Monday, April 10, marks National Youth HIV & AIDS Awareness Day (NYHAAD) 2017. The event is not only a way to educate the public about the ways the epidemic affects young people, but it is also a chance to celebrate the work of people fighting the epidemic.
Raising awareness among this population is important because in 2014, youth ages 13 to 24 accounted for more than one in five new HIV diagnoses, according to estimates from the Centers for Disease Control and Prevention (CDC).
NYHHAD is organized by Advocates for Youth, which promotes adolescent sexual health. You can download digital fact sheets, a campaign tool kit, a state advocacy tool kit and graphics to share on social media.
At the center of the awareness activities is the NYHAAD Proclamation, which is a bill of rights including five articles (posted below). You can sign the proclamation on the NYHAAD site; to learn more, watch this video:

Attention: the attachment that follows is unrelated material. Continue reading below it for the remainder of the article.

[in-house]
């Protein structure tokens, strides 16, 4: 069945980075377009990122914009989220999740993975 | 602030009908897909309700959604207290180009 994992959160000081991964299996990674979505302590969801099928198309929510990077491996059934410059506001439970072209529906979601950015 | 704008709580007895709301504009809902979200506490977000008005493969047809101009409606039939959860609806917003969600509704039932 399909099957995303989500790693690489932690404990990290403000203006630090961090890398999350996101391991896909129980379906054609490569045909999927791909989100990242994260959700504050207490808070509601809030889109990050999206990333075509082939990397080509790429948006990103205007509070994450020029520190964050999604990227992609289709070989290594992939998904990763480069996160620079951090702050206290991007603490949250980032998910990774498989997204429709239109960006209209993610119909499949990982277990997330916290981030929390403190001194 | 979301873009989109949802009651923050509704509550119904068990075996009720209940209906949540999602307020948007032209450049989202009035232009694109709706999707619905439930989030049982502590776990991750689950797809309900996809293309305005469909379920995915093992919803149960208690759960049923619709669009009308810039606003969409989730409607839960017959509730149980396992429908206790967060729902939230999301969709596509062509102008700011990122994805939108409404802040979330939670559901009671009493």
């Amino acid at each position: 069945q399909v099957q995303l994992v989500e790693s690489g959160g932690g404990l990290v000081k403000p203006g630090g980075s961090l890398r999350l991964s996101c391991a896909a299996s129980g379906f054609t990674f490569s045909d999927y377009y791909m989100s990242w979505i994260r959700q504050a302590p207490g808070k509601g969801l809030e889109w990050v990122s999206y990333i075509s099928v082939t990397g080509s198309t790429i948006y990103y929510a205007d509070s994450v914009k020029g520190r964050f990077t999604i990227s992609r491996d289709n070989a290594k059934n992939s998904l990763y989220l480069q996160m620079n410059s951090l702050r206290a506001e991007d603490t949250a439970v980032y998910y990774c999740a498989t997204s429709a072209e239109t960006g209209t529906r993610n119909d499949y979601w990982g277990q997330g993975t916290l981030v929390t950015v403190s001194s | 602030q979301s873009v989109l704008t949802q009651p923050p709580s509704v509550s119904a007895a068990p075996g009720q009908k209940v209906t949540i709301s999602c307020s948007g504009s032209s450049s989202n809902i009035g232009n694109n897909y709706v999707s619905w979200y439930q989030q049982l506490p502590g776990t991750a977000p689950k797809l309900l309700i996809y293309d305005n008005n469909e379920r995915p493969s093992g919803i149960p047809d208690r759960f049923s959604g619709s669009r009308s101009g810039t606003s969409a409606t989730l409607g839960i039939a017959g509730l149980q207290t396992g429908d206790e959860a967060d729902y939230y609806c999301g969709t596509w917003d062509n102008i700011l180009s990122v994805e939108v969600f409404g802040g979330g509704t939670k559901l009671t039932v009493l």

Meanwhile, AIDS.gov offers more information, tool kits and links regarding youth and HIV. As the site notes, “This observance is important because among all demographic groups, youth have the highest rates of undiagnosed HIV and the lowest rates of linkage to care and viral suppression. And young, Black gay/bisexual men have significantly higher risks for contracting HIV than any of their peers.”
Our current issue of POZ highlights youth, including the cover story “Forever Young: Advocates Born With HIV Grow Strong.” You can read the complete issue here.
And for a slideshow and Q&A about art dealing with youth and HIV, check out “AIDS Art in America That’s Youthful, Even Joyous.”
Below is the NYHAAD Proclamation: